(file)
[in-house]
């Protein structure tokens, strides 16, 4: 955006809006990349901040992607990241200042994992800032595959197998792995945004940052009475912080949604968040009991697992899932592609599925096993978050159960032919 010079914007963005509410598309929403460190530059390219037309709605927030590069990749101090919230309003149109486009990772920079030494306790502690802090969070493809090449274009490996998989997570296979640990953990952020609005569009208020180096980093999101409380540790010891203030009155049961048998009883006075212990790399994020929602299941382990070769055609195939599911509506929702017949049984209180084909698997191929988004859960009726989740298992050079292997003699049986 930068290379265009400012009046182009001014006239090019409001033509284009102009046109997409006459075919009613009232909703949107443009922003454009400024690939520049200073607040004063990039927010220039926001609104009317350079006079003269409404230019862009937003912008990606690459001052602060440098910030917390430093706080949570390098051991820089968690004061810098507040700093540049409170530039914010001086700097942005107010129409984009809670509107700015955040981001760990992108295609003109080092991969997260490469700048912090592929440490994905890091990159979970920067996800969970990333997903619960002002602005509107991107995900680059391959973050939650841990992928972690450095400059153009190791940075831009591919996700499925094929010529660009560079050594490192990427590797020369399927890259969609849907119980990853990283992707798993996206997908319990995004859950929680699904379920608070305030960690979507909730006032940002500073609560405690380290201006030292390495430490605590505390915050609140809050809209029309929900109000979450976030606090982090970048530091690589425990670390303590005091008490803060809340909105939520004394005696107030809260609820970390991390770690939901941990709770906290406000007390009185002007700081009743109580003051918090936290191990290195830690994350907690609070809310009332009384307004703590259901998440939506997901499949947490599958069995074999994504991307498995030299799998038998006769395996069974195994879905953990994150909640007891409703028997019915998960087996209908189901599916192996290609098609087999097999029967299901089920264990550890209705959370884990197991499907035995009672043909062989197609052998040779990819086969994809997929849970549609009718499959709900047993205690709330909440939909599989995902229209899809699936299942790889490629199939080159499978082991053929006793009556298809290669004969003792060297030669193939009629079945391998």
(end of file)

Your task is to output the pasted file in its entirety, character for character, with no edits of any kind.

[in-house]
């Protein structure tokens, strides 16, 4: 955006809006990349901040992607990241200042994992800032595959197998792995945004940052009475912080949604968040009991697992899932592609599925096993978050159960032919 010079914007963005509410598309929403460190530059390219037309709605927030590069990749101090919230309003149109486009990772920079030494306790502690802090969070493809090449274009490996998989997570296979640990953990952020609005569009208020180096980093999101409380540790010891203030009155049961048998009883006075212990790399994020929602299941382990070769055609195939599911509506929702017949049984209180084909698997191929988004859960009726989740298992050079292997003699049986 930068290379265009400012009046182009001014006239090019409001033509284009102009046109997409006459075919009613009232909703949107443009922003454009400024690939520049200073607040004063990039927010220039926001609104009317350079006079003269409404230019862009937003912008990606690459001052602060440098910030917390430093706080949570390098051991820089968690004061810098507040700093540049409170530039914010001086700097942005107010129409984009809670509107700015955040981001760990992108295609003109080092991969997260490469700048912090592929440490994905890091990159979970920067996800969970990333997903619960002002602005509107991107995900680059391959973050939650841990992928972690450095400059153009190791940075831009591919996700499925094929010529660009560079050594490192990427590797020369399927890259969609849907119980990853990283992707798993996206997908319990995004859950929680699904379920608070305030960690979507909730006032940002500073609560405690380290201006030292390495430490605590505390915050609140809050809209029309929900109000979450976030606090982090970048530091690589425990670390303590005091008490803060809340909105939520004394005696107030809260609820970390991390770690939901941990709770906290406000007390009185002007700081009743109580003051918090936290191990290195830690994350907690609070809310009332009384307004703590259901998440939506997901499949947490599958069995074999994504991307498995030299799998038998006769395996069974195994879905953990994150909640007891409703028997019915998960087996209908189901599916192996290609098609087999097999029967299901089920264990550890209705959370884990197991499907035995009672043909062989197609052998040779990819086969994809997929849970549609009718499959709900047993205690709330909440939909599989995902229209899809699936299942790889490629199939080159499978082991053929006793009556298809290669004969003792060297030669193939009629079945391998």